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Your brain craves novelty, so changing even tiny things can help creativity.
There were times during the writing of my pandemic novel where I got really, really bored. Not bored of the story nor of the telling of it, but bored of the act of sitting at my computer and typing out what was in my head. I wished I could just get the words out faster, without all the tedious typing and deleting and typing again.
Then I read an article about research by Daniel Oppenheimer, Connor Diemand-Yauman and Erikka Vaughan that showed that we remember more of what we read when it is presented in a more challenging font.
The authors theorized that by making the font harder to read the information would seem more difficult to learn. Based on the concept of disfluency, the students would concentrate more carefully on learning the material. Disfluency, which occurs when something feels hard to do, has been shown to lead people to process information more deeply.
At about the same time, I also learnt that the human brain is a real sucker for novelty. Anything new or unusual is catnip to our attention. Novel stimuli prompt the brain to release dopamine, which encourages you to continue doing whatever you're doing because your brain is now expecting a reward.
A region in the midbrain (substantia nigra/ventral tegmental), which is responsible for regulating our motivation and reward-processing, responds better to novelty than to the familiar. This system also regulates levels of dopamine, a neurotransmitter in the brain, and could aid learning. This link between memory, novelty, motivation and reward could help patients with memory problems.
That made me wonder what would happen if I added a bit of disfluency and novelty into my writing practice by using unusual and slightly hard to read fonts. Could I fool my brain into being more interested in writing than it currently was?
I set my document to Alex Brush, which is a nice swirly font, and sat down to write. Sure enough, that particular writing session went far more quickly and successfully than the previous. Soon, I was combing Google Fonts for the most flamboyant, exuberant and ornate fonts I could find. After all, it’s the novelty that’s important, not the font, so if I used Alex Brush all the time, the novelty would wear off and I’d be back to square one.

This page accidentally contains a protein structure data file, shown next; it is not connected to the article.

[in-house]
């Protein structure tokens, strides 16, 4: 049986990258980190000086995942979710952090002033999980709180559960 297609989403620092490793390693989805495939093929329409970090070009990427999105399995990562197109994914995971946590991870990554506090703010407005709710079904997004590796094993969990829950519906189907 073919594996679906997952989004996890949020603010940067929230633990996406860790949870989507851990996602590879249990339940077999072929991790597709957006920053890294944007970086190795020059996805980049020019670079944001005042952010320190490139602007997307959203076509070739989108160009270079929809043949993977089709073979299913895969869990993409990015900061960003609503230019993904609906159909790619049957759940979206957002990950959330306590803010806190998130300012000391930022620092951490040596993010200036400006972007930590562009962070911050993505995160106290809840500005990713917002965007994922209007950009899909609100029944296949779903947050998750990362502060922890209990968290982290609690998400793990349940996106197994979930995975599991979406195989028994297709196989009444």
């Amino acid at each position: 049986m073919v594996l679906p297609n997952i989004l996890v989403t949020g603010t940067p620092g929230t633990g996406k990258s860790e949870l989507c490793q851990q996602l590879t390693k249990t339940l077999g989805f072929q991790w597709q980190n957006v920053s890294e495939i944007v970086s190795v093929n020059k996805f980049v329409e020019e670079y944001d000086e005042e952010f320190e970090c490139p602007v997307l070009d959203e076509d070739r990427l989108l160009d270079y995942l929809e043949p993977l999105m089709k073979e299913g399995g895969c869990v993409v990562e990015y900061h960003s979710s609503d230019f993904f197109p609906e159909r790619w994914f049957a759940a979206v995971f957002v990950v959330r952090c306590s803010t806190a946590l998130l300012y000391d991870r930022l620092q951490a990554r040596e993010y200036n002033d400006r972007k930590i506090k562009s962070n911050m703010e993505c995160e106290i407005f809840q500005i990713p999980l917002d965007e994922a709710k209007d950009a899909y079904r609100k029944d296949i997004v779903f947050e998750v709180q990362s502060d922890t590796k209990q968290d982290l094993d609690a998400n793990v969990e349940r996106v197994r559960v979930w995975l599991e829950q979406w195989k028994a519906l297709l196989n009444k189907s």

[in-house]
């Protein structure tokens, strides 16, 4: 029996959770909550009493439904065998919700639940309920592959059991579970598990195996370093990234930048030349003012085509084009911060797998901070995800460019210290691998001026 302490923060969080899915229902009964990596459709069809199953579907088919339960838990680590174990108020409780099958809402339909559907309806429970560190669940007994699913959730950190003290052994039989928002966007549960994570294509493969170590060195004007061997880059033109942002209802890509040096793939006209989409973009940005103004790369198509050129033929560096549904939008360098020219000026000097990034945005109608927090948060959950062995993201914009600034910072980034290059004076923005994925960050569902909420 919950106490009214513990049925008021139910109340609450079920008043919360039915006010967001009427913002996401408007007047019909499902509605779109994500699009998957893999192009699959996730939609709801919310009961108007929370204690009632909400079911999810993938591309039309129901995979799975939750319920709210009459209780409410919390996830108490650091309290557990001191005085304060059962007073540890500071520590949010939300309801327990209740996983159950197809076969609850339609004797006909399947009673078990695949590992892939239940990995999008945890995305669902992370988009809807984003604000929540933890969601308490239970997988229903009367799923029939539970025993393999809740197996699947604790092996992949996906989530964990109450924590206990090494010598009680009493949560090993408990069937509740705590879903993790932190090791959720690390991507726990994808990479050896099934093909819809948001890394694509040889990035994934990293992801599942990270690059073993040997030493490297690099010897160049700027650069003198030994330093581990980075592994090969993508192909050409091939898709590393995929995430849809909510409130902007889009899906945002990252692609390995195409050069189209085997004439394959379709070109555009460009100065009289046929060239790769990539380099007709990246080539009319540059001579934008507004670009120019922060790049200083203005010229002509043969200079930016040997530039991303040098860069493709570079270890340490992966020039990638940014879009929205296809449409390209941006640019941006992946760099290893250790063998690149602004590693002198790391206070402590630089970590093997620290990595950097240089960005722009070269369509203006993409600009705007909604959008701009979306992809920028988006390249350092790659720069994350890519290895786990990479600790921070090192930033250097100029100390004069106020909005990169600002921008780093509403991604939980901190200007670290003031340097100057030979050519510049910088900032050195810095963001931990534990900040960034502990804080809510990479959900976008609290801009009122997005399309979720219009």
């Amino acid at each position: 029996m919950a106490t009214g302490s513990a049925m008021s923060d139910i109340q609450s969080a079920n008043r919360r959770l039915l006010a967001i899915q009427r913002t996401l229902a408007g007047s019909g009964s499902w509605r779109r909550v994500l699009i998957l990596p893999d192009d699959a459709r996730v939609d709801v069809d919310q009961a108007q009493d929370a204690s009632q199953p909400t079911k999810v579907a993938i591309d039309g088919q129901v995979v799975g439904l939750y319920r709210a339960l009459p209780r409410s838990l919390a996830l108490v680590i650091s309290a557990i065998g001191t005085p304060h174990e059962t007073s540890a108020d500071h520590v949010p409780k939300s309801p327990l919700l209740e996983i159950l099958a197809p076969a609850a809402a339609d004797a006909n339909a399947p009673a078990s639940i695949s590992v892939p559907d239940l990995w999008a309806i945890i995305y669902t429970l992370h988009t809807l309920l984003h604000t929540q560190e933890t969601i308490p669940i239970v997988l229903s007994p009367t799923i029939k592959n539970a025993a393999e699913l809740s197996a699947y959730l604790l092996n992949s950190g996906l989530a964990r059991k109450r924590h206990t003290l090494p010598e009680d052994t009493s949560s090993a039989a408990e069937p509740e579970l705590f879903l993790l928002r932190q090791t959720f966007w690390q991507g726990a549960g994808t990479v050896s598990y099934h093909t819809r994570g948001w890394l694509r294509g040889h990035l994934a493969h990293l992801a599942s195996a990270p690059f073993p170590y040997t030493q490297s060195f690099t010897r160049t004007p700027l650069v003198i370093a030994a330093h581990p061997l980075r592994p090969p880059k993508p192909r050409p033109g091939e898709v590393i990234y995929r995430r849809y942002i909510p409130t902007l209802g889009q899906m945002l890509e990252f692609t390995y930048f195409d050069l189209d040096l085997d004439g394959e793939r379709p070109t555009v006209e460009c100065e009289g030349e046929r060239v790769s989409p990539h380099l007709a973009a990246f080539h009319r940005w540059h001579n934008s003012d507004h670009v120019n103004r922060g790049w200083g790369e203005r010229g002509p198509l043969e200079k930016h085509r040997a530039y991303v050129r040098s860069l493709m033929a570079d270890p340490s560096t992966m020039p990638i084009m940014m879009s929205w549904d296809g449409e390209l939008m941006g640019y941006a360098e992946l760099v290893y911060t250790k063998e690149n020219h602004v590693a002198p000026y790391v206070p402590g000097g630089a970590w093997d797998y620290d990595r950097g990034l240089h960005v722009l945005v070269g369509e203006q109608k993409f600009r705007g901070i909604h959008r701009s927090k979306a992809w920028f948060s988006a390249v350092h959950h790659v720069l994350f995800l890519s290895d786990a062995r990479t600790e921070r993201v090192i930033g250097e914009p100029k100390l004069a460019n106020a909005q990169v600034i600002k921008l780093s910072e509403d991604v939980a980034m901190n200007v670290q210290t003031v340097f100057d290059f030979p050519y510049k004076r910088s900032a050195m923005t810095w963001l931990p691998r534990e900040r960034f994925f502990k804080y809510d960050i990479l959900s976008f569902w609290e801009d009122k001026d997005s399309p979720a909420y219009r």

Some of the fonts that I used were Allura, Dancing Script, Great Vibes, Italianno, Parisienne, Pinyon Script, Rochester, Tangerine, and Zapfino. I picked these for two reason: Firstly, I like script fonts with ligatures and other embellishments and, secondly, they aren't quite as easy to read as Palatino, which is Scrivener's default font.
You could just as easily use various serif, sans serif, or display fonts, as long as you pick a font that's both harder to read and different to the one you usually write in.
Every time I sat down to write, I picked a new font. Sometimes, when a new font wasn’t quite enough, I changed the colour too. I personally like deep, jewel colours which work well for writing because they have a lot of contrast. So when a fancy font in black didn't tickle my midbrain, a fancy font in dark purple did the trick.
And it worked. That simple act of regularly changing font, and sometimes font colour, got me through that mid-novel marathon.
Of course, any novelty will work. A different word processing program. A different writing environment. Listening to different music. Smelling different smells. Anything that makes our midbrain perk its little ears up and say, "Oh! This is new! This is exciting!" will do.
So the next time you feel a bit bored of the act of typing, ask what you can change.